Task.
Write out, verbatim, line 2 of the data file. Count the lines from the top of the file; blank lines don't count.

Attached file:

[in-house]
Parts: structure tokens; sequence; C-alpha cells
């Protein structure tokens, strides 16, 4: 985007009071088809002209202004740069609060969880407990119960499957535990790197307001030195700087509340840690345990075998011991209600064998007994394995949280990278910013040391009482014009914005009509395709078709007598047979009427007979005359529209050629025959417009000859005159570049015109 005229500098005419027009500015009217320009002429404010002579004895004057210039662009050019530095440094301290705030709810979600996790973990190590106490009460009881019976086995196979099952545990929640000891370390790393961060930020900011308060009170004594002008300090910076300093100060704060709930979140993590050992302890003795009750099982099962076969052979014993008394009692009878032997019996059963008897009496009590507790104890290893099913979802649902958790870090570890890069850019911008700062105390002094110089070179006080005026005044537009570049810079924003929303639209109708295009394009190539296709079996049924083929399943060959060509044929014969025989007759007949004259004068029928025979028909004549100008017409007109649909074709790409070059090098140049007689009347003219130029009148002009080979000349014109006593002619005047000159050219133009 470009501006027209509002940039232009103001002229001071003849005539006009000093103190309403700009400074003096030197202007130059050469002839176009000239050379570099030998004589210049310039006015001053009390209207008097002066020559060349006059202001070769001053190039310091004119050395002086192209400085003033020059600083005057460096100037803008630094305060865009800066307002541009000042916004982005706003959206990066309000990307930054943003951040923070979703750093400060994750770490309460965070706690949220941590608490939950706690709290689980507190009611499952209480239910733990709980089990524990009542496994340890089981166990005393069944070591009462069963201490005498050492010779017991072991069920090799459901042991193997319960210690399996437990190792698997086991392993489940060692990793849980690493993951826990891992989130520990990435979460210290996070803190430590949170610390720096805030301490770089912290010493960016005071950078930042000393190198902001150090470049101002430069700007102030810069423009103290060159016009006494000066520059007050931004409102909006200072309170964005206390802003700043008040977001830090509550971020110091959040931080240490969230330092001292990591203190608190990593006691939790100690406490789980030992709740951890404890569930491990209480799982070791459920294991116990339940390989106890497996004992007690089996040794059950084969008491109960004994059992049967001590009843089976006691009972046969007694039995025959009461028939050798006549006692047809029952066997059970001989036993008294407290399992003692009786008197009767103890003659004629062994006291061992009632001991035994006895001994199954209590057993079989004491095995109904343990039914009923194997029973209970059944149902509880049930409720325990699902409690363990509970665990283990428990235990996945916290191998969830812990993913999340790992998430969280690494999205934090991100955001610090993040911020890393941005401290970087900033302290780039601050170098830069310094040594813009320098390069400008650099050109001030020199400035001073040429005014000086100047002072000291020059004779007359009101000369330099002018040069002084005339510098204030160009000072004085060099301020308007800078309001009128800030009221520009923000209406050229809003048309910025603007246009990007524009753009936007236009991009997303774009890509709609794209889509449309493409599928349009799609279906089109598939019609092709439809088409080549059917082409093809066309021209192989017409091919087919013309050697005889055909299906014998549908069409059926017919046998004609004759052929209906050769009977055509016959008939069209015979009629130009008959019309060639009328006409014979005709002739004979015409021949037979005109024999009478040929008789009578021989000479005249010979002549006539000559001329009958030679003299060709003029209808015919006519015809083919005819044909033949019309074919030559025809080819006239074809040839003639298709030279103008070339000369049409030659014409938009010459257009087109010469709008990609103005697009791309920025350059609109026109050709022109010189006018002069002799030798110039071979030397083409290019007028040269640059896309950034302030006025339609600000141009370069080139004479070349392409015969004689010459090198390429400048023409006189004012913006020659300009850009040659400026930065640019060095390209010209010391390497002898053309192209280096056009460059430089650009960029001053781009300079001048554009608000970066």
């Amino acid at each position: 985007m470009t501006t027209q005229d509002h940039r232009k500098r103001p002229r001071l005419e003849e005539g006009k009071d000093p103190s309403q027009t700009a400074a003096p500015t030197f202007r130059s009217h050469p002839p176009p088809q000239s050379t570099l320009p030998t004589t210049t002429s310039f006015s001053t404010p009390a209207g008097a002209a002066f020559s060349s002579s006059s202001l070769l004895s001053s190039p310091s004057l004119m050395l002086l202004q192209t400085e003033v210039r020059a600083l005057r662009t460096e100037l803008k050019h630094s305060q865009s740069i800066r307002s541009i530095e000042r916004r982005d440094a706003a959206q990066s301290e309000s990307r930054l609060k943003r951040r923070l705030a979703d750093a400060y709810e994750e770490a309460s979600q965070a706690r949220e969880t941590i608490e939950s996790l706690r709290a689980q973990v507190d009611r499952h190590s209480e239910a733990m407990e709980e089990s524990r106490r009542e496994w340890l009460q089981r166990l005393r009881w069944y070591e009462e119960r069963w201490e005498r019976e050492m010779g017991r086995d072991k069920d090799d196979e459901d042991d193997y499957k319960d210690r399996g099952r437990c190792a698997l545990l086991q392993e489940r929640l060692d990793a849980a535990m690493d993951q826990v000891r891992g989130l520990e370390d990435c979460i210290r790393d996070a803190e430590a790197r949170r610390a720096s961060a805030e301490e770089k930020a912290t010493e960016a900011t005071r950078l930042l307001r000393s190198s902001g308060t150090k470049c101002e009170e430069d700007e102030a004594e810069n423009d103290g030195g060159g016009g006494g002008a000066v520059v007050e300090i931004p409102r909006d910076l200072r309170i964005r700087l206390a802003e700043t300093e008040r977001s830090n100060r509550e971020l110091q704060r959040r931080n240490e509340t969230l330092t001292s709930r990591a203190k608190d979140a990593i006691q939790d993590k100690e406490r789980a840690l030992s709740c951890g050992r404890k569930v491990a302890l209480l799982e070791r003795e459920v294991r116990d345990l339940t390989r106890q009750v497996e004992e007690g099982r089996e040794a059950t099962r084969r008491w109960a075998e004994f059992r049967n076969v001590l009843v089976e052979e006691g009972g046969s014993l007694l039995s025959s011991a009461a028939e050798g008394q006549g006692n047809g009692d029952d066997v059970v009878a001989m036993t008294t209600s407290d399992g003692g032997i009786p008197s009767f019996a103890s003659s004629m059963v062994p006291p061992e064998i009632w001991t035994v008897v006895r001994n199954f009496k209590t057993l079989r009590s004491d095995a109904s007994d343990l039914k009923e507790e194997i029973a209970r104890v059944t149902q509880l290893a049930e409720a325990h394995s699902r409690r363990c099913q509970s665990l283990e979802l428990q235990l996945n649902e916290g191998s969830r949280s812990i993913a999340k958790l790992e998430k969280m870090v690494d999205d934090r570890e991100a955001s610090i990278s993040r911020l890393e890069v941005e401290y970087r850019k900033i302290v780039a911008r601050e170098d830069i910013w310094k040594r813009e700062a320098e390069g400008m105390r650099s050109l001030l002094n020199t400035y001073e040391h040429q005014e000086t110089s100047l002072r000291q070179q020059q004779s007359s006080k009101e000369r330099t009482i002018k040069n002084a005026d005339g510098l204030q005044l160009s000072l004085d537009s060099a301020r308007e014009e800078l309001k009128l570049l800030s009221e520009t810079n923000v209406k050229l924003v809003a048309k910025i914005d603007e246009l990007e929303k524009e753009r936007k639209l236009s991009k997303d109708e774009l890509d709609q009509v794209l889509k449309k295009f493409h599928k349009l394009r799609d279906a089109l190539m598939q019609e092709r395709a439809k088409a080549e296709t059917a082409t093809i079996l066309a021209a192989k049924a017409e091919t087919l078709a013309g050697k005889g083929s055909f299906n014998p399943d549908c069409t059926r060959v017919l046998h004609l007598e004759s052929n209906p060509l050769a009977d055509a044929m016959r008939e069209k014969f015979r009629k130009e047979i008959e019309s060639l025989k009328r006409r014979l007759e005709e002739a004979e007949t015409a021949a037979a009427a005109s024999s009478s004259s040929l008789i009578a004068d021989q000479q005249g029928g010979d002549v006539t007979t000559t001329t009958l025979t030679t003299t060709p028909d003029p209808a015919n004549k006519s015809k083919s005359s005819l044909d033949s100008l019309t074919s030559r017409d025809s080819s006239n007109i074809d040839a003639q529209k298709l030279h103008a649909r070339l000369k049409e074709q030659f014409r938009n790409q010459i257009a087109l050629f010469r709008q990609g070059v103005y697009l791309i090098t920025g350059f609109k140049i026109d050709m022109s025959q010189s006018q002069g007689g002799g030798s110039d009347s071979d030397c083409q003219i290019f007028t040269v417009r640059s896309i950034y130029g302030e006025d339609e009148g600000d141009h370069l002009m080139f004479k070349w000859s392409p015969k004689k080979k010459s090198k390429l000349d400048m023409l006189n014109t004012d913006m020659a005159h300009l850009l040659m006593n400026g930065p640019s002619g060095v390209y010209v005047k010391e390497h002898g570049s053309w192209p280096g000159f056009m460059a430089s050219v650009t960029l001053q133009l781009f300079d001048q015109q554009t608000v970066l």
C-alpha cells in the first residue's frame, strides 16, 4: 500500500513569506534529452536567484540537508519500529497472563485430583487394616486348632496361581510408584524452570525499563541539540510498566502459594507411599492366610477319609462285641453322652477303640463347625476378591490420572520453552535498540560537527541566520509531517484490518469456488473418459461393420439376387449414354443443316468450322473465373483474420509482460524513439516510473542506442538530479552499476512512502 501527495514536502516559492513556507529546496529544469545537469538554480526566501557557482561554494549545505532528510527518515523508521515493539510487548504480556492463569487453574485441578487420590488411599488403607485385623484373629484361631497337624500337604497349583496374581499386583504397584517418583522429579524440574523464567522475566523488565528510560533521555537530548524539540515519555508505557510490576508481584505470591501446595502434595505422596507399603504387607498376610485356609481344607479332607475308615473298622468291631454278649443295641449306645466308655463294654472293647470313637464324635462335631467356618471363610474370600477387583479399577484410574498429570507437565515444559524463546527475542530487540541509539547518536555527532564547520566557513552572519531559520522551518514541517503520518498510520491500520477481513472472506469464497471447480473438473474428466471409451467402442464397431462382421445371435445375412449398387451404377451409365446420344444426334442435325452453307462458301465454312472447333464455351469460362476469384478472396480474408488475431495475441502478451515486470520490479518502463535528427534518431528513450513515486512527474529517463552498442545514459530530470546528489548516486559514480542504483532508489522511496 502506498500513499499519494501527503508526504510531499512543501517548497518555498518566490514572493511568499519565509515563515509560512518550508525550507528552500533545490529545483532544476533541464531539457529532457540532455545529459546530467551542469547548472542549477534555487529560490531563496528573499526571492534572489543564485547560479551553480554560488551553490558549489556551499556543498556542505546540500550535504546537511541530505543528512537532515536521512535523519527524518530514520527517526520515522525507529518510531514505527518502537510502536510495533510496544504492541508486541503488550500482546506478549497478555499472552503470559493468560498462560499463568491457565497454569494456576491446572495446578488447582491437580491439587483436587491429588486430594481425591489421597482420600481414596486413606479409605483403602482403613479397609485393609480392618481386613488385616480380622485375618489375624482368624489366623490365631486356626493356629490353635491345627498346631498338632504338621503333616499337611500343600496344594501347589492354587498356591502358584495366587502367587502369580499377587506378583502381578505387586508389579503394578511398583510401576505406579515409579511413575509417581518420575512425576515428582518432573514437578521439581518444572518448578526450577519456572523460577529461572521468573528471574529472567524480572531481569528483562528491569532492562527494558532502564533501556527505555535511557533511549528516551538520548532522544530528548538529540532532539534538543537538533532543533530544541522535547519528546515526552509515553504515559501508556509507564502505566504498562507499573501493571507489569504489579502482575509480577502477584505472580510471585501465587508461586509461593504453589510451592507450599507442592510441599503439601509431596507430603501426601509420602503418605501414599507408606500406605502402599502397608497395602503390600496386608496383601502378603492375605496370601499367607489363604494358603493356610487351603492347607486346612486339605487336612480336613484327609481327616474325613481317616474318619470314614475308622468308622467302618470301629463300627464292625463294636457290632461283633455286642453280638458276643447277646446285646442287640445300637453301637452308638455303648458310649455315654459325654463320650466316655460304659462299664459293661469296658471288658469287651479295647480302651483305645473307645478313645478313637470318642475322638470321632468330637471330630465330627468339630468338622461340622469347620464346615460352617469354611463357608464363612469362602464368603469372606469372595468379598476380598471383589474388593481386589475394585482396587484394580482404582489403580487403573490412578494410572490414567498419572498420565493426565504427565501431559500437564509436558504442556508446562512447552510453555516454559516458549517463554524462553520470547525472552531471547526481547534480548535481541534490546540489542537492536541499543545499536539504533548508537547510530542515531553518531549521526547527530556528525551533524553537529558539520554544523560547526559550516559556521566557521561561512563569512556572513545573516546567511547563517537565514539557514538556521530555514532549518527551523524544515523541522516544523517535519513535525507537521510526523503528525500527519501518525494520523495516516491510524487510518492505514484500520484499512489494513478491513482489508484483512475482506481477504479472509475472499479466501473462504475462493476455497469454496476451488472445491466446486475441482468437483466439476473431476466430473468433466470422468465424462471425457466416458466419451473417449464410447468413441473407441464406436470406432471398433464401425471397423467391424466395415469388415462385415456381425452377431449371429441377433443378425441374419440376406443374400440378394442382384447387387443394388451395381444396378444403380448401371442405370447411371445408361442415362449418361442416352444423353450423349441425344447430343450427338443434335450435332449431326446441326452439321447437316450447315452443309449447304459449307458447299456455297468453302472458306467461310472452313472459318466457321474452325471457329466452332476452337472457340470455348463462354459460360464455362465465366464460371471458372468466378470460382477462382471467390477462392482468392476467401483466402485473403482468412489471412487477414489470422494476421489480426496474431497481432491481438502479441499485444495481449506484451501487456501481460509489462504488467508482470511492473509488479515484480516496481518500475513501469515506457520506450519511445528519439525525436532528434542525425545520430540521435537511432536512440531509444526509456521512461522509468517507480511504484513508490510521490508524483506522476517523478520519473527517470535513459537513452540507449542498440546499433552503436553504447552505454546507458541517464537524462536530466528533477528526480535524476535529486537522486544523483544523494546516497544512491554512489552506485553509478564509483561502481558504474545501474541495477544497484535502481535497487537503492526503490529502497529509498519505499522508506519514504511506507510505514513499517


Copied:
Parts: structure tokens; sequence; C-alpha cells